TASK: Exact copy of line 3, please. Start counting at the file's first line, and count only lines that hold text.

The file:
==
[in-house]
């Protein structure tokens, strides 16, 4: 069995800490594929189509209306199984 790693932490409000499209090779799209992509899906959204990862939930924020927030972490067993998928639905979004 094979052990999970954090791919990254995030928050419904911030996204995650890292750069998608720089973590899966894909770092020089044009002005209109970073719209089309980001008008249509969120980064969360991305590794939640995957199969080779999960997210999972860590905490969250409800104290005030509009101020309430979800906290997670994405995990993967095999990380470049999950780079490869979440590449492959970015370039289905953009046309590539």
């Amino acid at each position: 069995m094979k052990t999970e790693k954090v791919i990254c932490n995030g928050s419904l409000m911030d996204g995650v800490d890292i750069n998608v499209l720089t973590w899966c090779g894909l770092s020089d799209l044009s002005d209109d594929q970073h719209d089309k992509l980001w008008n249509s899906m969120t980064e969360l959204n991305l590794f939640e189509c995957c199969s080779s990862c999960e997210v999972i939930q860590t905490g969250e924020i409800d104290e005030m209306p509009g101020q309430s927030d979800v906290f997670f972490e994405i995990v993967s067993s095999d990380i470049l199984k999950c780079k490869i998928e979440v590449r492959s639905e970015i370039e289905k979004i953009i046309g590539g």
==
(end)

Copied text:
């Amino acid at each position: 069995m094979k052990t999970e790693k954090v791919i990254c932490n995030g928050s419904l409000m911030d996204g995650v800490d890292i750069n998608v499209l720089t973590w899966c090779g894909l770092s020089d799209l044009s002005d209109d594929q970073h719209d089309k992509l980001w008008n249509s899906m969120t980064e969360l959204n991305l590794f939640e189509c995957c199969s080779s990862c999960e997210v999972i939930q860590t905490g969250e924020i409800d104290e005030m209306p509009g101020q309430s927030d979800v906290f997670f972490e994405i995990v993967s067993s095999d990380i470049l199984k999950c780079k490869i998928e979440v590449r492959s639905e970015i370039e289905k979004i953009i046309g590539g």